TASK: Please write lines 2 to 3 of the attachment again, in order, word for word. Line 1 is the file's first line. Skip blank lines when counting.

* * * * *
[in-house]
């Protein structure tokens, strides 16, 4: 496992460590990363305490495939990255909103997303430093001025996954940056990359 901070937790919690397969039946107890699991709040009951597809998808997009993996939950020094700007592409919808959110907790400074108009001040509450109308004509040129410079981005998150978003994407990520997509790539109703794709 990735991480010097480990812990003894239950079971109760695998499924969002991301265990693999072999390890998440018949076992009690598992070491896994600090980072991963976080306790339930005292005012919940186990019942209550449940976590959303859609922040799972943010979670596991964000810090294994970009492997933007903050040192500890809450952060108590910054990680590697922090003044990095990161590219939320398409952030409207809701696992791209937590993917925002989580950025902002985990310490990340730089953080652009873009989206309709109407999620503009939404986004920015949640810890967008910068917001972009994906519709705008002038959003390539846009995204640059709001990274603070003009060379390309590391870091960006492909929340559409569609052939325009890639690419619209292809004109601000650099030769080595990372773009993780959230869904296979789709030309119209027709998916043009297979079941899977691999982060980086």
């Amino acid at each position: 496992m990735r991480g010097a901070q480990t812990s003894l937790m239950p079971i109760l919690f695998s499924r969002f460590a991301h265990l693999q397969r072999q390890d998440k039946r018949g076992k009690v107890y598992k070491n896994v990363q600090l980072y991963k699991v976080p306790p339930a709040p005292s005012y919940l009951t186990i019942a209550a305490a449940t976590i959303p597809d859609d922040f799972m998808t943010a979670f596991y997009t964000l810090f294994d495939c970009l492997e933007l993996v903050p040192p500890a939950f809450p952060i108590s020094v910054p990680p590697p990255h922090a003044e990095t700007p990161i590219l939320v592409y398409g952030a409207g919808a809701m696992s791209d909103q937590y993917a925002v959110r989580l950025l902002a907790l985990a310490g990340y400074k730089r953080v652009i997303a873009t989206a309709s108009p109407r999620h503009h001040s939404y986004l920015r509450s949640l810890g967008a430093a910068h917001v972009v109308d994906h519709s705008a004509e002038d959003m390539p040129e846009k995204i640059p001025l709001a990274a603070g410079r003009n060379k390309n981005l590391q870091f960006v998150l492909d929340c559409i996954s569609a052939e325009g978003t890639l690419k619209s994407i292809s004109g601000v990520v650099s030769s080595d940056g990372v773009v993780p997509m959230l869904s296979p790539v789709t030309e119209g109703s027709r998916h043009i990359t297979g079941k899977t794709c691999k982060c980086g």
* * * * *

């Protein structure tokens, strides 16, 4: 496992460590990363305490495939990255909103997303430093001025996954940056990359 901070937790919690397969039946107890699991709040009951597809998808997009993996939950020094700007592409919808959110907790400074108009001040509450109308004509040129410079981005998150978003994407990520997509790539109703794709 990735991480010097480990812990003894239950079971109760695998499924969002991301265990693999072999390890998440018949076992009690598992070491896994600090980072991963976080306790339930005292005012919940186990019942209550449940976590959303859609922040799972943010979670596991964000810090294994970009492997933007903050040192500890809450952060108590910054990680590697922090003044990095990161590219939320398409952030409207809701696992791209937590993917925002989580950025902002985990310490990340730089953080652009873009989206309709109407999620503009939404986004920015949640810890967008910068917001972009994906519709705008002038959003390539846009995204640059709001990274603070003009060379390309590391870091960006492909929340559409569609052939325009890639690419619209292809004109601000650099030769080595990372773009993780959230869904296979789709030309119209027709998916043009297979079941899977691999982060980086």
């Amino acid at each position: 496992m990735r991480g010097a901070q480990t812990s003894l937790m239950p079971i109760l919690f695998s499924r969002f460590a991301h265990l693999q397969r072999q390890d998440k039946r018949g076992k009690v107890y598992k070491n896994v990363q600090l980072y991963k699991v976080p306790p339930a709040p005292s005012y919940l009951t186990i019942a209550a305490a449940t976590i959303p597809d859609d922040f799972m998808t943010a979670f596991y997009t964000l810090f294994d495939c970009l492997e933007l993996v903050p040192p500890a939950f809450p952060i108590s020094v910054p990680p590697p990255h922090a003044e990095t700007p990161i590219l939320v592409y398409g952030a409207g919808a809701m696992s791209d909103q937590y993917a925002v959110r989580l950025l902002a907790l985990a310490g990340y400074k730089r953080v652009i997303a873009t989206a309709s108009p109407r999620h503009h001040s939404y986004l920015r509450s949640l810890g967008a430093a910068h917001v972009v109308d994906h519709s705008a004509e002038d959003m390539p040129e846009k995204i640059p001025l709001a990274a603070g410079r003009n060379k390309n981005l590391q870091f960006v998150l492909d929340c559409i996954s569609a052939e325009g978003t890639l690419k619209s994407i292809s004109g601000v990520v650099s030769s080595d940056g990372v773009v993780p997509m959230l869904s296979p790539v789709t030309e119209g109703s027709r998916h043009i990359t297979g079941k899977t794709c691999k982060c980086g």